, 12:10 | Cite as

High resolution mass spectrometry for structural identification of metabolites in metabolomics

  • Estelle Rathahao-ParisEmail author
  • Sandra Alves
  • Christophe Junot
  • Jean-Claude Tabet
Review Article


High resolution mass spectrometry (HRMS) is increasingly used to produce metabolomics data. Thanks to its high mass resolution and mass measurement accuracy, it is also very useful for metabolite identification. Nevertheless, a rigorous methodology is required. This manuscript describes different steps involved in the structural elucidation of metabolites and demonstrates the utility of HRMS for such purpose. After a brief overview of HRMS performances in terms of mass measurement accuracy, peak resolution, isotopic clusters/patterns and the instrumentation used, the first section is devoted to the data processing generally performed to reduce the data set size. Based on the mass accuracy measurements, different post-acquisition data processing procedures have been developed for complex mixture analysis and can be used in metabolomics. The second section describes protocols used to process putative metabolite annotations or identifications with HRMS data, based on elemental composition determined from accurately measured m/z value and mass spectral databases. Non-classical approaches are also proposed for tentative structure elucidation of unknown metabolites. Finally, limitations of the proposed workflow for metabolite structure elucidation are discussed and possible improvements are proposed.


High resolution mass spectrometry Tandem mass spectrometry Accurate mass measurements Mass spectral database Isotopic patterns Metabolite annotation de novo structure elucidation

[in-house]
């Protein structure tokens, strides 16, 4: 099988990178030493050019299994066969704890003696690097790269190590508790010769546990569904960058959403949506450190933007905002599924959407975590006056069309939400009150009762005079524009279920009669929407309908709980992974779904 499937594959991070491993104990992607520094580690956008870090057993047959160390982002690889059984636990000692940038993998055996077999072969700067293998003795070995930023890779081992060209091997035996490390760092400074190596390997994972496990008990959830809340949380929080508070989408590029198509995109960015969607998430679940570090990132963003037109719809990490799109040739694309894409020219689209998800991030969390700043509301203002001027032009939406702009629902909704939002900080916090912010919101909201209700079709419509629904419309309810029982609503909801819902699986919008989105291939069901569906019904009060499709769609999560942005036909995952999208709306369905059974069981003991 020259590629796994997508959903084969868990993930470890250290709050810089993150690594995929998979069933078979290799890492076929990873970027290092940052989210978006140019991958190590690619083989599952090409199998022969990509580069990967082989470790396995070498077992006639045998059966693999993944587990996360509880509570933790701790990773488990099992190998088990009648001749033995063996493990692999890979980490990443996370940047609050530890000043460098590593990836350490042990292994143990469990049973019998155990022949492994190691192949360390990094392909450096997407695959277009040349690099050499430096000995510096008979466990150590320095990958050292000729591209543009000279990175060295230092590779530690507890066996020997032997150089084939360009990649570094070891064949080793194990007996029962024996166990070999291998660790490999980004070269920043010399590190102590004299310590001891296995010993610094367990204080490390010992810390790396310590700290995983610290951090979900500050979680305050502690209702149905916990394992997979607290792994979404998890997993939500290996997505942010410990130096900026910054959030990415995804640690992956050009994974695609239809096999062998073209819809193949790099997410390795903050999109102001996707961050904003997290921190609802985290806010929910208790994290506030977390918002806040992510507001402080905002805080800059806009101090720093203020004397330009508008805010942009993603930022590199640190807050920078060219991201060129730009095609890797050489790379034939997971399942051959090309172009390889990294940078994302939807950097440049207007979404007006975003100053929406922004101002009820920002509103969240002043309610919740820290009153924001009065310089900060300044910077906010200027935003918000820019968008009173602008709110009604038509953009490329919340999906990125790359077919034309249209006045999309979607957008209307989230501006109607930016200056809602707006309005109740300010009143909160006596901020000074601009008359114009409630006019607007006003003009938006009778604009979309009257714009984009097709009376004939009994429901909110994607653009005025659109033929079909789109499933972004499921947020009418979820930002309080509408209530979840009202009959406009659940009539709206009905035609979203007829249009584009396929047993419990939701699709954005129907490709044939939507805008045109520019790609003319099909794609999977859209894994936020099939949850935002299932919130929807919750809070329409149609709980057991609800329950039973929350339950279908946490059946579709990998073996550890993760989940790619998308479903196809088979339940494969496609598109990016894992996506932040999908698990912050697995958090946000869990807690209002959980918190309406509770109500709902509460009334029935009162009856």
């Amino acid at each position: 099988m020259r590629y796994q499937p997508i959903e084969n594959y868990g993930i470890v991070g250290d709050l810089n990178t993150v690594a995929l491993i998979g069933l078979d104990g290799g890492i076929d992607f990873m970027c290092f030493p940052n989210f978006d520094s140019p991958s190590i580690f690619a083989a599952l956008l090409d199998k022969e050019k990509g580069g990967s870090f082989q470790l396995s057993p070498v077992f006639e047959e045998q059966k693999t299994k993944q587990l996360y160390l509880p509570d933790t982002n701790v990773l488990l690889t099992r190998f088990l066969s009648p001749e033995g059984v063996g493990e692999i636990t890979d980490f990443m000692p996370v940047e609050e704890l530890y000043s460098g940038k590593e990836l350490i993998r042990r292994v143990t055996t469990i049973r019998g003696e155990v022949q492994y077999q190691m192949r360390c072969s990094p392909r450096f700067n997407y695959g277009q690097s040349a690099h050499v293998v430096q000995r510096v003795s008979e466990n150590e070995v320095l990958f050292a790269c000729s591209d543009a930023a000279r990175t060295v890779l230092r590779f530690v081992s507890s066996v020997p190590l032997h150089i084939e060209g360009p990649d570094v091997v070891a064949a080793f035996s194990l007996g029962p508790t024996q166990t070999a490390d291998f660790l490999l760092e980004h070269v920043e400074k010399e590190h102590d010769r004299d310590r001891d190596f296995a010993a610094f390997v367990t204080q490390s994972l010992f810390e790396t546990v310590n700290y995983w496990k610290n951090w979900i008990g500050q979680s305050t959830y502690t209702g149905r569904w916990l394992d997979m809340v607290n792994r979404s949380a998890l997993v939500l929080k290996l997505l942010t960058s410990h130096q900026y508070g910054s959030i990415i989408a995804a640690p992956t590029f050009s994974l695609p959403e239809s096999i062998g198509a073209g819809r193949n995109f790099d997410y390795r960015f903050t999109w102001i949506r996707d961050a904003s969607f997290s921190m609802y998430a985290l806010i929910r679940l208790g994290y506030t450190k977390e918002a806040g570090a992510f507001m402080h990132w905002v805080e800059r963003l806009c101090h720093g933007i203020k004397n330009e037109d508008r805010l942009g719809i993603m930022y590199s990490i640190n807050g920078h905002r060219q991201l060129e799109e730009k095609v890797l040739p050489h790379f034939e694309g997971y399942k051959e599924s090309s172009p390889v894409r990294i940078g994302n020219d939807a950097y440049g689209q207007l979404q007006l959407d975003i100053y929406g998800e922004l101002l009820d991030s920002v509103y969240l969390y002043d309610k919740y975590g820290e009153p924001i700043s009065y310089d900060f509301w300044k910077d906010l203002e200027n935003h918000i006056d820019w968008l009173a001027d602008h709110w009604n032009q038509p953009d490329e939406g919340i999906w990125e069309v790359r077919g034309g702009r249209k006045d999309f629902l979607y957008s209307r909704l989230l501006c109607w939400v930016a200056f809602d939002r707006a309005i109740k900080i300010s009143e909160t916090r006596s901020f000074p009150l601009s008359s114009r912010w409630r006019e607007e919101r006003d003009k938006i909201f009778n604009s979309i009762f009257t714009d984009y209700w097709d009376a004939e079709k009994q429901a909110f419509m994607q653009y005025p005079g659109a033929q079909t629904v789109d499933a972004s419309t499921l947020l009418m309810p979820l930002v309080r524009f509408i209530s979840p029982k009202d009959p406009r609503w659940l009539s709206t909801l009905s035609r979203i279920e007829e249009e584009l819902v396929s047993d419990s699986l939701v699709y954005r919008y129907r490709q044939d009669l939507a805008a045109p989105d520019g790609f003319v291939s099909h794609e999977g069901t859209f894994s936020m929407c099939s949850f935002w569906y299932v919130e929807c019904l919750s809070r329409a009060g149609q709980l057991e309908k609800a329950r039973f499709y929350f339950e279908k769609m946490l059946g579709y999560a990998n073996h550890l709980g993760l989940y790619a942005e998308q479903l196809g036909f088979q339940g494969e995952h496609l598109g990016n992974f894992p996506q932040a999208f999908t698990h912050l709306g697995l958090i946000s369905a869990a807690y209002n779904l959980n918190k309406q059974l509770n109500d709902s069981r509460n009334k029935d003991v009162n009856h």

The authors thank Professor Douglas N. Rutledge for taking an interest in this manuscript and for his proof reading.

Compliance with ethical satndards

Conflict of Interest

The authors declare no conflict of interest.


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Copyright information

© Springer Science+Business Media New York 2015

Authors and Affiliations

  • Estelle Rathahao-Paris
    • 1
    Email author
  • Sandra Alves
    • 2
  • Christophe Junot
    • 3
  • Jean-Claude Tabet
    • 2
  1. 1.UMR Ingénierie Procédés AlimentsAgroParisTech, Inra, Université Paris-SaclayMassyFrance
  2. 2.Equipe de Spectrométrie de Masse, Institut Parisien de Chimie Moléculaire, UMR 8232Université Pierre et Marie CurieParisFrance
  3. 3.Laboratoire d’Etude du Métabolisme des Médicaments, DSV/iBiTec-S/SPI, CEA/SaclayMetaboHUB-ParisGif-Sur-Yvette CedexFrance

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